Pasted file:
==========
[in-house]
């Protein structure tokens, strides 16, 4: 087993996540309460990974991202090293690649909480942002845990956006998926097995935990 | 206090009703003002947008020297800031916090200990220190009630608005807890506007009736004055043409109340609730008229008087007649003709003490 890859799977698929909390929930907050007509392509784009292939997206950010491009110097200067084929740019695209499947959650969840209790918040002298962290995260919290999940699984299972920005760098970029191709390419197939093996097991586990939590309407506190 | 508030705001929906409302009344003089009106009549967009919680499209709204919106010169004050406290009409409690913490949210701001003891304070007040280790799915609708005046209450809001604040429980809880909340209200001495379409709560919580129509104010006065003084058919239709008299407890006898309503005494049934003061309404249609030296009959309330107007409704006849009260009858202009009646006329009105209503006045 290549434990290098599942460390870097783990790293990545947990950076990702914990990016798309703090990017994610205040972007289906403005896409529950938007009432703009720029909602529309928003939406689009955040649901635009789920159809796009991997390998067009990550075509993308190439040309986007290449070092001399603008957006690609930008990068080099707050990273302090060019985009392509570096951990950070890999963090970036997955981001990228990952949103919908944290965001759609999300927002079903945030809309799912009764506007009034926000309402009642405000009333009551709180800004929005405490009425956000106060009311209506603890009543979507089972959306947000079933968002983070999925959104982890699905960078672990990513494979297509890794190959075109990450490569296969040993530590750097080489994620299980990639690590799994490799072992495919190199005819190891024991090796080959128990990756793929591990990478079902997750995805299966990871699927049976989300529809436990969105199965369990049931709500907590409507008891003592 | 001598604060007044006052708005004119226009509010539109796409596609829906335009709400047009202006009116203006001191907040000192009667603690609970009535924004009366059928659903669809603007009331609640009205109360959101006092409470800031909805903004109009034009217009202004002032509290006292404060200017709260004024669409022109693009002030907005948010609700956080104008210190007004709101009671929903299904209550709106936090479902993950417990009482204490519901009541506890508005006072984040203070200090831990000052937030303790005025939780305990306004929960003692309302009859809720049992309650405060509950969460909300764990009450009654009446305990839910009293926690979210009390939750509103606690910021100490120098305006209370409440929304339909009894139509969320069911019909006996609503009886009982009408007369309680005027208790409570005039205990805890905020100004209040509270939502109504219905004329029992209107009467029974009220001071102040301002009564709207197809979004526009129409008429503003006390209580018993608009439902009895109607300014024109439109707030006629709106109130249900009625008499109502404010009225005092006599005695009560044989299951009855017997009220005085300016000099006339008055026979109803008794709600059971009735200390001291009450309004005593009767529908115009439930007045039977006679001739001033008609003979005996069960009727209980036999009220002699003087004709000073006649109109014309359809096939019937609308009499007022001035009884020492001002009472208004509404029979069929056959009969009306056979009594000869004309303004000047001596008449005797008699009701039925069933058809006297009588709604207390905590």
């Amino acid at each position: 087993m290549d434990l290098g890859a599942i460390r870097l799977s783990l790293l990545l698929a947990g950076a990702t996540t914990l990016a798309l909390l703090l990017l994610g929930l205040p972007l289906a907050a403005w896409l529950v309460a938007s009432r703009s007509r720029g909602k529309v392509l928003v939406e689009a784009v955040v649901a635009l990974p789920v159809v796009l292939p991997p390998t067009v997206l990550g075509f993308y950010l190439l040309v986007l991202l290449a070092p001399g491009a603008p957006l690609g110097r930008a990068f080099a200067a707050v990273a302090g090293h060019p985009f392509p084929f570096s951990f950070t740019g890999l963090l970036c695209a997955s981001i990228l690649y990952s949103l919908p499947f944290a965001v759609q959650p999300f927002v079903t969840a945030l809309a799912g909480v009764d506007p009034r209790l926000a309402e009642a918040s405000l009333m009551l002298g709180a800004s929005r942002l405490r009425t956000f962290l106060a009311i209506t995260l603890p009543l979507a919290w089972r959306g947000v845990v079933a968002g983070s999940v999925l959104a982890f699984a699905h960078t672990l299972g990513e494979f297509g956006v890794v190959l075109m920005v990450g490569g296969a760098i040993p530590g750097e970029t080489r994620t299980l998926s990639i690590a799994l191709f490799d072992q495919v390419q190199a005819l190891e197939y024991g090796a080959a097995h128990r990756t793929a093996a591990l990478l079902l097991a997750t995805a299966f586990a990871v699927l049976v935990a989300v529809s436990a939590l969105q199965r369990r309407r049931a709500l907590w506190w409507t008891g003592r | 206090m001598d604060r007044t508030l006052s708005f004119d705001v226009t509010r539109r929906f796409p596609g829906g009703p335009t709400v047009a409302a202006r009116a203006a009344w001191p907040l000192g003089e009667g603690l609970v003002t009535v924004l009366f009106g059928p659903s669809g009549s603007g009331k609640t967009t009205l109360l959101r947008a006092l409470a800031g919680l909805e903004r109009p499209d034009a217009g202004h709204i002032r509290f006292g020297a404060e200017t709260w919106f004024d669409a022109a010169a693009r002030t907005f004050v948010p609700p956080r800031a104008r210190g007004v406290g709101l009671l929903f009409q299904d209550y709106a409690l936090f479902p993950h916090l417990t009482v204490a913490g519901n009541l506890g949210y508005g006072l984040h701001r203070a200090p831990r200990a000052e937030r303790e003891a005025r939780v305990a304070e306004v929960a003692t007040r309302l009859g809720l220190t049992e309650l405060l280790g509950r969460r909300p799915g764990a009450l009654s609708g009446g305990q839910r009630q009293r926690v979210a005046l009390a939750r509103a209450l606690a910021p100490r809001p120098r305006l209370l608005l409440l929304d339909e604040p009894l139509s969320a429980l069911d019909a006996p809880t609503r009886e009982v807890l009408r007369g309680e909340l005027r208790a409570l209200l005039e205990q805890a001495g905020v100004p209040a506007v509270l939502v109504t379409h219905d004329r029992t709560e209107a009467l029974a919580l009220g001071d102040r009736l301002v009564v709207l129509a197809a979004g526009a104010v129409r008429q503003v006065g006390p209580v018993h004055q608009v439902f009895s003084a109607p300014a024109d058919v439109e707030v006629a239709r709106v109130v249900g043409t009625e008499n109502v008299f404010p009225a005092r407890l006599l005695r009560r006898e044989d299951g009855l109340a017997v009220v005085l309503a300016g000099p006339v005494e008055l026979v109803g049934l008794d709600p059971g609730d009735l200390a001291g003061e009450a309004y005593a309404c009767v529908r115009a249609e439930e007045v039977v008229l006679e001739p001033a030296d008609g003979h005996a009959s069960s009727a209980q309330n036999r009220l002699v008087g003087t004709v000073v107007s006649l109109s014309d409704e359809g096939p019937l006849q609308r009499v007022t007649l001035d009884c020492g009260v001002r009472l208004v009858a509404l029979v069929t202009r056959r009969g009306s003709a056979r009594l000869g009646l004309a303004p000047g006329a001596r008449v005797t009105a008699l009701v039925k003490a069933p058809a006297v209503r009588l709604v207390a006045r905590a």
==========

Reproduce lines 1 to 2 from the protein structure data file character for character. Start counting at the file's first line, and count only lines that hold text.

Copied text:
[in-house]
């Protein structure tokens, strides 16, 4: 087993996540309460990974991202090293690649909480942002845990956006998926097995935990 | 206090009703003002947008020297800031916090200990220190009630608005807890506007009736004055043409109340609730008229008087007649003709003490 890859799977698929909390929930907050007509392509784009292939997206950010491009110097200067084929740019695209499947959650969840209790918040002298962290995260919290999940699984299972920005760098970029191709390419197939093996097991586990939590309407506190 | 508030705001929906409302009344003089009106009549967009919680499209709204919106010169004050406290009409409690913490949210701001003891304070007040280790799915609708005046209450809001604040429980809880909340209200001495379409709560919580129509104010006065003084058919239709008299407890006898309503005494049934003061309404249609030296009959309330107007409704006849009260009858202009009646006329009105209503006045 290549434990290098599942460390870097783990790293990545947990950076990702914990990016798309703090990017994610205040972007289906403005896409529950938007009432703009720029909602529309928003939406689009955040649901635009789920159809796009991997390998067009990550075509993308190439040309986007290449070092001399603008957006690609930008990068080099707050990273302090060019985009392509570096951990950070890999963090970036997955981001990228990952949103919908944290965001759609999300927002079903945030809309799912009764506007009034926000309402009642405000009333009551709180800004929005405490009425956000106060009311209506603890009543979507089972959306947000079933968002983070999925959104982890699905960078672990990513494979297509890794190959075109990450490569296969040993530590750097080489994620299980990639690590799994490799072992495919190199005819190891024991090796080959128990990756793929591990990478079902997750995805299966990871699927049976989300529809436990969105199965369990049931709500907590409507008891003592 | 001598604060007044006052708005004119226009509010539109796409596609829906335009709400047009202006009116203006001191907040000192009667603690609970009535924004009366059928659903669809603007009331609640009205109360959101006092409470800031909805903004109009034009217009202004002032509290006292404060200017709260004024669409022109693009002030907005948010609700956080104008210190007004709101009671929903299904209550709106936090479902993950417990009482204490519901009541506890508005006072984040203070200090831990000052937030303790005025939780305990306004929960003692309302009859809720049992309650405060509950969460909300764990009450009654009446305990839910009293926690979210009390939750509103606690910021100490120098305006209370409440929304339909009894139509969320069911019909006996609503009886009982009408007369309680005027208790409570005039205990805890905020100004209040509270939502109504219905004329029992209107009467029974009220001071102040301002009564709207197809979004526009129409008429503003006390209580018993608009439902009895109607300014024109439109707030006629709106109130249900009625008499109502404010009225005092006599005695009560044989299951009855017997009220005085300016000099006339008055026979109803008794709600059971009735200390001291009450309004005593009767529908115009439930007045039977006679001739001033008609003979005996069960009727209980036999009220002699003087004709000073006649109109014309359809096939019937609308009499007022001035009884020492001002009472208004509404029979069929056959009969009306056979009594000869004309303004000047001596008449005797008699009701039925069933058809006297009588709604207390905590």